What is HPU?
The abbreviation HPU stands for haemopyrrollactamuria and is named after the compound that is found in the urine of a group of patients, the haemopyrrollactam-complex. This complex chemical compound is not found anywhere else in the body and is probably a waste product of metabolism. The HPL-complex is formed by the breakdown of Copro I (coproporphyrine I) and the breakdown of vitamin B6, pyridoxinic acid. Because there is a difficulty to convert normal vitamin B6 to the activated form, it is degraded easily. Even if no vitamins are taken, the level of vitamin B6 in blood can be easily elevated. In tissue HPL is partly bound to copper, as is the active form of vitamin D3 (copper-calcitriol). HPU occurs more often in women than in men.
The clinical picture is called porphyrinuria or ‘toxic induced porphyria’ because during periods of overload, in addition to the pyrroles also other intermediate products of haem synthesis, such as coproporphyrins, are secreted in the urine as well.
A number of substances play an important role in the excretion: vitamin B6 or the ‘active’ form of vitamin B6 called pyridoxal-5-phosphate. In the blood, however, an accumulation of vitamin B6 can be found. Vitamin B6 is degraded to several compounds like pyridoxinic acid. This is one of the compounds found in the HPL-complex. This accumulation can take practitioners to the wrong track, because they draw the conclusion that there is no shortage at all. However the production of active forms of vitamin B6 show low levels. This active form is involved in a large number of processes in the body, such as the metabolism of carbohydrates and fats.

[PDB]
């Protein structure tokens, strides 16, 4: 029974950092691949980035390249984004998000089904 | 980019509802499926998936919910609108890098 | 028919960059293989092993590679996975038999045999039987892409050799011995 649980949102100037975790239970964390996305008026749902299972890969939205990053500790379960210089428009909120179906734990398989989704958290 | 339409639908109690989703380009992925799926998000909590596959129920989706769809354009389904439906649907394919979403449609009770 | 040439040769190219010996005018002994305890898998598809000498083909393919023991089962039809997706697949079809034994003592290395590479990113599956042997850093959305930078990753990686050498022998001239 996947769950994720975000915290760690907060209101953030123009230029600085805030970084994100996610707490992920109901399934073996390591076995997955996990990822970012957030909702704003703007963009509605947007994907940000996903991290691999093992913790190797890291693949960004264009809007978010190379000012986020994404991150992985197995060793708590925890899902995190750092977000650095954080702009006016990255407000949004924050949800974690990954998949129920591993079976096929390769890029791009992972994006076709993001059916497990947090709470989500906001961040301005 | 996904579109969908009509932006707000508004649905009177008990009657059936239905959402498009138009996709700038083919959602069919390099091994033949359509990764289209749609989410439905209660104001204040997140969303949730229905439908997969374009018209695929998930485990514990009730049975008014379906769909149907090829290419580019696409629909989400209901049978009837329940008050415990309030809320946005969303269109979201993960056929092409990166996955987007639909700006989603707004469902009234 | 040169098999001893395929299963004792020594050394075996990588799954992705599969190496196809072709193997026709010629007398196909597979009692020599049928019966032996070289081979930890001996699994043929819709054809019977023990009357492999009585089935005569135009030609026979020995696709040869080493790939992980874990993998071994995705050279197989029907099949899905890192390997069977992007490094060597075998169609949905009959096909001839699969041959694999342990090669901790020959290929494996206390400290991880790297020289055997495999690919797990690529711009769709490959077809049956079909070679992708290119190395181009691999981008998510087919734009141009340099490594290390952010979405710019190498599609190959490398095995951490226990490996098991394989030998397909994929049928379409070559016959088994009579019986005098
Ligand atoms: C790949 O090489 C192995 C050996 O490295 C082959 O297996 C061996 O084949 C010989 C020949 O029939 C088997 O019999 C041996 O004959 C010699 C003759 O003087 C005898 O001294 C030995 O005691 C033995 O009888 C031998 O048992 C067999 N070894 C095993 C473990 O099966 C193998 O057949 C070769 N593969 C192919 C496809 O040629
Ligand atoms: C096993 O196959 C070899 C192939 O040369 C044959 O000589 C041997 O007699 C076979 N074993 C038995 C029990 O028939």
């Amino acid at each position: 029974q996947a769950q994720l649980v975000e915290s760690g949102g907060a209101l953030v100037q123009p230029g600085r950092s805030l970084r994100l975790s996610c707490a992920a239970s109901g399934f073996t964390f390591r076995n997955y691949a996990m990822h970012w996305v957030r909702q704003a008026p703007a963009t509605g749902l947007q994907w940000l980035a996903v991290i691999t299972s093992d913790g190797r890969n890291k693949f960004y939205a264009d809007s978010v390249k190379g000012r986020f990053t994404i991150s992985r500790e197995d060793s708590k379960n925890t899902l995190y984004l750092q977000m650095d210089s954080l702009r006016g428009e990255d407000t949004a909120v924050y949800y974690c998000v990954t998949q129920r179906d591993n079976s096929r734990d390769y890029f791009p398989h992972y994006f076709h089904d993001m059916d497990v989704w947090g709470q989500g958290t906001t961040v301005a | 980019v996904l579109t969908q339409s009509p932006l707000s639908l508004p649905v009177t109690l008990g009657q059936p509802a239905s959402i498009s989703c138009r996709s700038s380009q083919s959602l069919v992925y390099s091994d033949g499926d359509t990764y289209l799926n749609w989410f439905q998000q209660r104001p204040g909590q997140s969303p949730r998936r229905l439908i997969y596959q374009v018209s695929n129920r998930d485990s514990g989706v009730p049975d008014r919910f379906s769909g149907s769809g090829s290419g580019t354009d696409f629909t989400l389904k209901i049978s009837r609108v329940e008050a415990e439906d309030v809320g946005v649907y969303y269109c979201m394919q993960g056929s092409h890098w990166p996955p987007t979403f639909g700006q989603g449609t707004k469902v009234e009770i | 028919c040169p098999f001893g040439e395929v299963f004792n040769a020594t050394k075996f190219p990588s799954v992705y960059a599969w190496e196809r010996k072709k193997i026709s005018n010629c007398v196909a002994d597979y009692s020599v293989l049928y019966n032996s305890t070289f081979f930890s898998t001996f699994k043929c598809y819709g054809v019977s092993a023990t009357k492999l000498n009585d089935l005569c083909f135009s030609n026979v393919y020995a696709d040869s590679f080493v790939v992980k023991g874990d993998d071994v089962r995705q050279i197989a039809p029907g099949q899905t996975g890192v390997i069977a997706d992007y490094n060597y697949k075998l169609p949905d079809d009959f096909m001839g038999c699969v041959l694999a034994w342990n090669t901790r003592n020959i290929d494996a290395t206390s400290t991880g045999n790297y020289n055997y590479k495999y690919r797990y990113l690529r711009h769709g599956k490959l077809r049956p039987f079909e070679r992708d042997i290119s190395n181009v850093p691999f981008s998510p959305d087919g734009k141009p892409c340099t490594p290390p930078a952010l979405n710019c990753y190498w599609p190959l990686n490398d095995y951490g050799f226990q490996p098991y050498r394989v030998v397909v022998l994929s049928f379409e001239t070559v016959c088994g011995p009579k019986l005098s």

This deficiency has a dual effect. It not only disturbs biochemical processes that depend on this vitamin, but it also reduces the absorption of zinc, magnesium, manganese and chrome. HPU is therefore sometimes defined as a deficiency of pyridoxal-5-phosphate. At the same time, the low levels of magnesium reduce the phosphorylation, making the body less able to metabolise pyridoxal-5-phosphate from vitamin B6. That same step, called phosphorylation, plays a role in the reduction of production of active vitamin B1 and B2.
Hit by the shortages the body gets out of balance, which can lead to numerous health problems. Especially a failure on the hormonal axis, by forming antibodies to the thyroid, worsens the picture quickly. The first symptoms may already start immediately after birth. At older age a rich variety of symptoms arises, especially after pregnancies.
The vitamin and mineral deficiency cannot be corrected by eating foods rich in vitamin B6, zinc, and manganese, because the deficits in the body are to huge. With targeted nutritional supplements, HPU prevention is good to deal with.
Just like migraine headaches, jaundice and diabetes which are in fact no disease, we prefer not to call HPU an independent disease, but an inborn error of metabolism, with a confluence of factors leading to certain other, well defined diseases such as Hashimoto.